During the 1980s, the Marxist underpinnings of the PZPR steadily eroded, and, long before the round table talks, the ruling party had lost its ideological fervor. Official PZPR documents compiled in May 1987 revealed that only about 25 percent of the membership were politically active, more than 60 percent paid their dues but were inactive, and 15 percent did not even pay their dues. By that time, protecting the national interest had replaced Marxist doctrine as the guiding principle of the government's actions. For example, the Jaruzelski regime characterized its imposition of martial law in 1981 not as an attempt to restore Marxist purity but as a preemptive measure to avoid Soviet military intervention in Poland. The PZPR had accepted the necessity of economic decentralization, privatization, and price liberalization, realizing that to regain political legitimacy it had to win the cooperation of the opposition.
Despite its enormous advantage in institutional and monetary resources, control of the electronic media and most print media, and a slate of reformist, nonideological candidates, the PZPR suffered an overwhelming defeat in the parliamentary elections of June 1989. Once the parties that were its traditional allies had repositioned themselves with Solidarity to install a noncommunist government, the PZPR had become a political relic. In January 1990, at its final congress (the eleventh), the PZPR patterned itself after Western social democratic parties and adopted the name Social Democracy of the Republic of Poland (Socjaldemokracja Rzeczypospolitej Polski--SdRP).
The SdRP, which inherited the assets and infrastructure of the PZPR, was a political force that could not be ignored in the reform era. During the 1990 presidential elections, for example, the SdRP candidate received 9 percent of the vote. At its first national convention in May 1991, the party adopted a platform supporting pluralistic democracy, a parliamentary form of government, strict separation of church and state, women's rights, environmental protection, the right to work, a generous social safety net, and good relations with all of Poland's neighbors. In July 1991, preparing for the October parliamentary elections, the SdRP invited other groups with a communist lineage to join it in a broad coalition, the Alliance of the Democratic Left (Sojusz Lewicy Demokratycznej--SLD). The most important of these groups was the All-Polish Alliance of Trade Unions (Ogólnopolskie Porozumienie Zwiazków Zawodowych--OPZZ), which Jaruzelski had created in 1984 to co-opt Solidarity's influence among the working people. By the time of the 1991 elections, the OPZZ had a larger membership than Solidarity. Of the 390 SLD candidates for the parliamentary elections of October 1991, 45 percent were members of the SdRP and about one-third belonged to the OPZZ. The SLD surprised most political observers by finishing a close second to the Democratic Union and winning sixty Sejm and four Senate seats. Its failure to expand its membership, however, made the SLD a political outcast in the coalition-building efforts that followed the 1991 election.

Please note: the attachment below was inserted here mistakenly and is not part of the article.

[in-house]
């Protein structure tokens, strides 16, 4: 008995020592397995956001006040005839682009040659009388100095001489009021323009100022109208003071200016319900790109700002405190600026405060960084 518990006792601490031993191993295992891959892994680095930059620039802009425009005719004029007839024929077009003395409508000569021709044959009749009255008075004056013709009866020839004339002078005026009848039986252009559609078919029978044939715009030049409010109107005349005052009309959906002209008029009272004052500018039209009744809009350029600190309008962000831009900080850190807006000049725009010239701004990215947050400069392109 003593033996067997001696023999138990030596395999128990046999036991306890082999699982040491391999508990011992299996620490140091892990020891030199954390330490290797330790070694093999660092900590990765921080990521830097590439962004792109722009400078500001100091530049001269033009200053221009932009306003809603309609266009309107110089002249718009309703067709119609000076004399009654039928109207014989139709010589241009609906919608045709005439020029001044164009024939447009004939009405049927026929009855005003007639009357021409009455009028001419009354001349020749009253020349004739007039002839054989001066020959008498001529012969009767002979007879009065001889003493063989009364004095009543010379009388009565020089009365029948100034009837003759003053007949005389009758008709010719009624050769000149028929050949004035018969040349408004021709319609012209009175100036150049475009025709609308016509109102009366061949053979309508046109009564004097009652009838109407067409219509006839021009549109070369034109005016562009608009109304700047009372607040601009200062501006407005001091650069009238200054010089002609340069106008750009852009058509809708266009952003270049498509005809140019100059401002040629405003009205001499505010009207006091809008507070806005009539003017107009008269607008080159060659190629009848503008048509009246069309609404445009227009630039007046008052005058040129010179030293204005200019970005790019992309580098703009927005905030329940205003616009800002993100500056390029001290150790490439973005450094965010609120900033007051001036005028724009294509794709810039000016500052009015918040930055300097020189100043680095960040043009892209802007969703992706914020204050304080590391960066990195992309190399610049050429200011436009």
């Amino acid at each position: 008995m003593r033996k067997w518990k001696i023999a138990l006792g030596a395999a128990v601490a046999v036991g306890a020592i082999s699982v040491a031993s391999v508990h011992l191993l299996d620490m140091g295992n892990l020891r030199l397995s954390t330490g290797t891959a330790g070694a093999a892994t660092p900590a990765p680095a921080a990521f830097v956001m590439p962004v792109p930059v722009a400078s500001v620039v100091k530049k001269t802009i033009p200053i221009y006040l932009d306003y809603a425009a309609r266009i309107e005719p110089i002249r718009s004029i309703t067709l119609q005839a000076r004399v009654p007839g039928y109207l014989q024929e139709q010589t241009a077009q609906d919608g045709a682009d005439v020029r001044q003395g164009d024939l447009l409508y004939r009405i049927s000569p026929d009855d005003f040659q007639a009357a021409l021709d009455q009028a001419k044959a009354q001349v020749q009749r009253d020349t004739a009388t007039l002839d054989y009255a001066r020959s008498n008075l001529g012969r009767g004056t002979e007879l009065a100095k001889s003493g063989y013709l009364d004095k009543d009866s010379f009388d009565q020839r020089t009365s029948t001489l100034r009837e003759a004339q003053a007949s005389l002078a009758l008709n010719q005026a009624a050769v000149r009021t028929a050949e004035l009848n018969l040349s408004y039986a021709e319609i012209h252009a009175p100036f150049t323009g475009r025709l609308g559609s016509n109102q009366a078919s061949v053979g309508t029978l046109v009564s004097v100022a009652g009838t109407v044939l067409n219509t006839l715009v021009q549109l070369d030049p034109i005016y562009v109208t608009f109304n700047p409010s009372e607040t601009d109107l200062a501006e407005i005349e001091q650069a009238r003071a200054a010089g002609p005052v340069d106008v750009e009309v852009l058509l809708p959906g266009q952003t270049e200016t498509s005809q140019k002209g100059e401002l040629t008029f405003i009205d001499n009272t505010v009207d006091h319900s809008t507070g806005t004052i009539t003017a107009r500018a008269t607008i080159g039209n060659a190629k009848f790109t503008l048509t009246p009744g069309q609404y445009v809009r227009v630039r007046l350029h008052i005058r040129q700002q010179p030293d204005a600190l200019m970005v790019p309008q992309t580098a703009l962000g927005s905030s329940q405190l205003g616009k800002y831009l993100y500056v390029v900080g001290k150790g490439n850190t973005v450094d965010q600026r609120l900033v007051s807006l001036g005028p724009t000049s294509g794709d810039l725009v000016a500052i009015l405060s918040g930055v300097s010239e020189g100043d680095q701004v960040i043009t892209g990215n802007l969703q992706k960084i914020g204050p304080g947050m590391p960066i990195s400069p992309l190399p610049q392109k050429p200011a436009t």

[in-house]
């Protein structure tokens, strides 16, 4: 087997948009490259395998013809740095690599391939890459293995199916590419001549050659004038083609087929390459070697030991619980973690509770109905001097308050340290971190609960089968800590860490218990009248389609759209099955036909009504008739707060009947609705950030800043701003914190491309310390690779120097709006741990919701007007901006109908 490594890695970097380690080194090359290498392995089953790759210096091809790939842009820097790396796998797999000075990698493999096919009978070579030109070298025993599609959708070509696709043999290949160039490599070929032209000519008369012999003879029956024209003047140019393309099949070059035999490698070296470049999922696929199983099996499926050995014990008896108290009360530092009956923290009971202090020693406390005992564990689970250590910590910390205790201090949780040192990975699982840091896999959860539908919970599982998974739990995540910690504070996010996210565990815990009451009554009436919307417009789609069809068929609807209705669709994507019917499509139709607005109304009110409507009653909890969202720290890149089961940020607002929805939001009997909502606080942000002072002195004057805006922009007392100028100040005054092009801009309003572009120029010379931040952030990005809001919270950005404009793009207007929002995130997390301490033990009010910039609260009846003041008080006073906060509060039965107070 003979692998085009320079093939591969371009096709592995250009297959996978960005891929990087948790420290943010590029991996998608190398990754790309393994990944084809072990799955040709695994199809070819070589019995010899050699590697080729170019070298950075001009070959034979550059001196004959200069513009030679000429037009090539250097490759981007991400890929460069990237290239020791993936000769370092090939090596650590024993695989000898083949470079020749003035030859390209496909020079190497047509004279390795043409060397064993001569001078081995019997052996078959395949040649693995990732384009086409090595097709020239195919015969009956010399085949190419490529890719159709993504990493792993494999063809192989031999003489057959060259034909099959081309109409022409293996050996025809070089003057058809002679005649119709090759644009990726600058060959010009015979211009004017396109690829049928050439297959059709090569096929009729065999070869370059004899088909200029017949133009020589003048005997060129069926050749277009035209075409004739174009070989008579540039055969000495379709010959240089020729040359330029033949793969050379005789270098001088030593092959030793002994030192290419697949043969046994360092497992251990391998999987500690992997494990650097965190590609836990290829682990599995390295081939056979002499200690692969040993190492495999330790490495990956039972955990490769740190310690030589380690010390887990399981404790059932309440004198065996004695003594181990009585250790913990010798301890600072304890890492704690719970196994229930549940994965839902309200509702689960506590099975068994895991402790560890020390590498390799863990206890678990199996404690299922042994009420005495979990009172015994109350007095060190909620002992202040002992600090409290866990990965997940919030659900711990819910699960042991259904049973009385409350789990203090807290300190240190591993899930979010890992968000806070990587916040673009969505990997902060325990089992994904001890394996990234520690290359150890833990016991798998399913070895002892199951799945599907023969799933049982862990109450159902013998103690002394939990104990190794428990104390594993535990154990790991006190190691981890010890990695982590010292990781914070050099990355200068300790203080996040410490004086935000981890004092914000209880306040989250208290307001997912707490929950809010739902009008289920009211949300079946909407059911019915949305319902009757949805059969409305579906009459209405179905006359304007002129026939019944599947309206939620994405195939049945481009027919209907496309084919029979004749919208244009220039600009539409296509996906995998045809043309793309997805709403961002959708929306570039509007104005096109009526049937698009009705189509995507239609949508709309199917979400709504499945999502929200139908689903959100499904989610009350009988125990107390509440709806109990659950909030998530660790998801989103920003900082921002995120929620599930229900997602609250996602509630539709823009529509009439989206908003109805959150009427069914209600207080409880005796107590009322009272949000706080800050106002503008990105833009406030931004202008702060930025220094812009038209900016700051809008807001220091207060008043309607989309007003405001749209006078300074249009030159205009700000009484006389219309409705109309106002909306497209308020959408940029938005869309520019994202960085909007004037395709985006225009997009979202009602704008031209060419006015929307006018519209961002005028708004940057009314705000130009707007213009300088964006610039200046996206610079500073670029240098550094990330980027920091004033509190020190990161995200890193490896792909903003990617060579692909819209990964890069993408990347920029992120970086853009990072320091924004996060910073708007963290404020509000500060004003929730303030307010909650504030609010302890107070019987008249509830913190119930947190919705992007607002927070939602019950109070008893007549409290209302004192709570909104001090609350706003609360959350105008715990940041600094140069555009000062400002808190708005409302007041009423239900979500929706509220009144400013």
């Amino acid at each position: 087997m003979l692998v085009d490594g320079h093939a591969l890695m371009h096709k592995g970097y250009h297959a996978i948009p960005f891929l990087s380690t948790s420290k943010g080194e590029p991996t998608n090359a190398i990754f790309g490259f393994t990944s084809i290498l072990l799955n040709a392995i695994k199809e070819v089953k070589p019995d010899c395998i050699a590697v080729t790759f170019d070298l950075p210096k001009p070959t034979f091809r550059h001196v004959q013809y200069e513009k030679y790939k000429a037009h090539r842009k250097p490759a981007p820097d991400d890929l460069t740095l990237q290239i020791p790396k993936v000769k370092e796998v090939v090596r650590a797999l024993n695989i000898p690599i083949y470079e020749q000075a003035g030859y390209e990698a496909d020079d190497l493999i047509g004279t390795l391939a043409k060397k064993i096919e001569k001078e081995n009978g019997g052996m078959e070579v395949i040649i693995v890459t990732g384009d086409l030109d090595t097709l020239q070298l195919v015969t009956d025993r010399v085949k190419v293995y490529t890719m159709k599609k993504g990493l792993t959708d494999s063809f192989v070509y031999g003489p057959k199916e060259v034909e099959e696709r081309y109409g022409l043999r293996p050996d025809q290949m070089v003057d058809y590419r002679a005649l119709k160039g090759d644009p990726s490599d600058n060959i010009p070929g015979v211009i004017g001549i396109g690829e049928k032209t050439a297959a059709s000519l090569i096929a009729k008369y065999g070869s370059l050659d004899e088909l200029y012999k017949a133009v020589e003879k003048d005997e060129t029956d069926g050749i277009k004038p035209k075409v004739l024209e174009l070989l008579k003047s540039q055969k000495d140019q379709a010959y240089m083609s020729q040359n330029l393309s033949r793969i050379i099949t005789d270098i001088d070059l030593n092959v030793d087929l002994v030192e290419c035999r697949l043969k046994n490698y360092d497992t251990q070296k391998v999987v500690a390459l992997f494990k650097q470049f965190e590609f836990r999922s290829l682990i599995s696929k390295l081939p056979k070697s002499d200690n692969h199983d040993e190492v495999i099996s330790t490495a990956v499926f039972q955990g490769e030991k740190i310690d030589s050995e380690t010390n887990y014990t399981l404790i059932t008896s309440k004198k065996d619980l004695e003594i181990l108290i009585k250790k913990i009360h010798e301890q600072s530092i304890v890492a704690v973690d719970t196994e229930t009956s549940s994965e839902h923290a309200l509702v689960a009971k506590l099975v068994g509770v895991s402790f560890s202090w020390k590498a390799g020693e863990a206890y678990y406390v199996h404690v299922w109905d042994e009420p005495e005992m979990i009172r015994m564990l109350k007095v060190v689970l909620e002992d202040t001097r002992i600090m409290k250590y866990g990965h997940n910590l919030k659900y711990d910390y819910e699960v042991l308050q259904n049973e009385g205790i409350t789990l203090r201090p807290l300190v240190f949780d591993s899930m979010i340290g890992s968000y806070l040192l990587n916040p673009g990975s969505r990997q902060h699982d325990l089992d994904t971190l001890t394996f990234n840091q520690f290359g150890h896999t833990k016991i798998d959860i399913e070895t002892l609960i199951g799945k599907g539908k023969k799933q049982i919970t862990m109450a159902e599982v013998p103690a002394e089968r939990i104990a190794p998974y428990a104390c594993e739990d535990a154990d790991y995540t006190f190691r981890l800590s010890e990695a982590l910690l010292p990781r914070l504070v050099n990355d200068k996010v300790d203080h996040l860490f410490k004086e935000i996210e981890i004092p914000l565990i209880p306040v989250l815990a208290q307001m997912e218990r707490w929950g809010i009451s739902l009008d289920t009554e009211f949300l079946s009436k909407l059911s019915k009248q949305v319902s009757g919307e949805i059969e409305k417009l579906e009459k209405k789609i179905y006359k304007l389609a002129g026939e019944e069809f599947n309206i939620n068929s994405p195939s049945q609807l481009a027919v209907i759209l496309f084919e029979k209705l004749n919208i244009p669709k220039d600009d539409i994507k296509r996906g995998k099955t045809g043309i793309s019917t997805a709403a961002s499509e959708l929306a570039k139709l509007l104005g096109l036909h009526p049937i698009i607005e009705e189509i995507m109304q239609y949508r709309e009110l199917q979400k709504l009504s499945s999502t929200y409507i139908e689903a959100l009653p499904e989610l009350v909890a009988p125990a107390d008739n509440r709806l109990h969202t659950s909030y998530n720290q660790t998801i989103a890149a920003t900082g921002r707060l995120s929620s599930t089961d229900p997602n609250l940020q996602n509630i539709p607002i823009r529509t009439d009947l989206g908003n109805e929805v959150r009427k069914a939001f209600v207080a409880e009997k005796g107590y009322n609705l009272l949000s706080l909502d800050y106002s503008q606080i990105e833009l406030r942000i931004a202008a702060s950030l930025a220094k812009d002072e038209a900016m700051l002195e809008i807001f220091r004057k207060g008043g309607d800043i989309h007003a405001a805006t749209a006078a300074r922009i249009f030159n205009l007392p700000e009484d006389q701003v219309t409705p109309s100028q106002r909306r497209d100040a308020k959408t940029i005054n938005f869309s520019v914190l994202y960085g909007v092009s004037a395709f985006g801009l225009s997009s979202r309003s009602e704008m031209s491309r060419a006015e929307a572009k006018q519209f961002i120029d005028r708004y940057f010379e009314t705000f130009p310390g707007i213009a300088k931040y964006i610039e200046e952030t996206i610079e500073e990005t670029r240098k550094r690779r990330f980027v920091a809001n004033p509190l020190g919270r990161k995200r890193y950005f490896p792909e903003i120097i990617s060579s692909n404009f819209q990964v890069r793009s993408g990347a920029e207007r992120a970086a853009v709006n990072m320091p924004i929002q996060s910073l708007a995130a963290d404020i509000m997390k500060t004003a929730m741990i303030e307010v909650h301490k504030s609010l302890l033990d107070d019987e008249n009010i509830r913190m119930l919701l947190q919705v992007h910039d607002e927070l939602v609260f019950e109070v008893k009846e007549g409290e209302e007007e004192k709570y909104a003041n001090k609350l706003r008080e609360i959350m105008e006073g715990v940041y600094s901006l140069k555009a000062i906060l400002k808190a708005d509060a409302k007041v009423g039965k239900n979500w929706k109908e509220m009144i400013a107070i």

Polish Peasant Party
The rebirth of the moderate interwar Polish Peasant Party (PSL) began in the summer of 1989, when the United Peasant Party (Zjednoczone Stronnictwo Ludowe--ZSL) joined forces with Solidarity and Democratic Party deputies in the new Sejm to usher in a noncommunist government. The ZSL adopted the name Polish Peasant Party "Renewal" to distance itself from its past in the communist coalition; then it united with the largest existing opposition peasant party and resumed its original name. In the May 1990 local elections, the PSL garnered 20 percent of the rural vote. In September 1990, the PSL withdrew support for the Mazowiecki government, citing its disapproval of current agricultural policy and Mazowiecki's failure to appoint a PSL member as the minister of agriculture. As it continued to seek legislative relief for farmers, the PSL also became a vocal critic of the Bielecki government that followed Mazowiecki.
As of mid-1992, the PSL was the third-largest single-party bloc in the Sejm. In 1992 the party's 180,000 dues-paying members made it the largest political party in the country. It showed considerable strength even in such heavily industrialized areas as Upper Silesia. Although not a member of the five-party coalition that installed Olszewski as prime minister in December 1991, the PSL provided critical support in securing Sejm approval for Olszewski's cabinet at a time when that coalition was already beginning to collapse. Despite its initial support for Olszewski, however, the party became disenchanted with the prime minister's agricultural program and voted for his removal in 1992.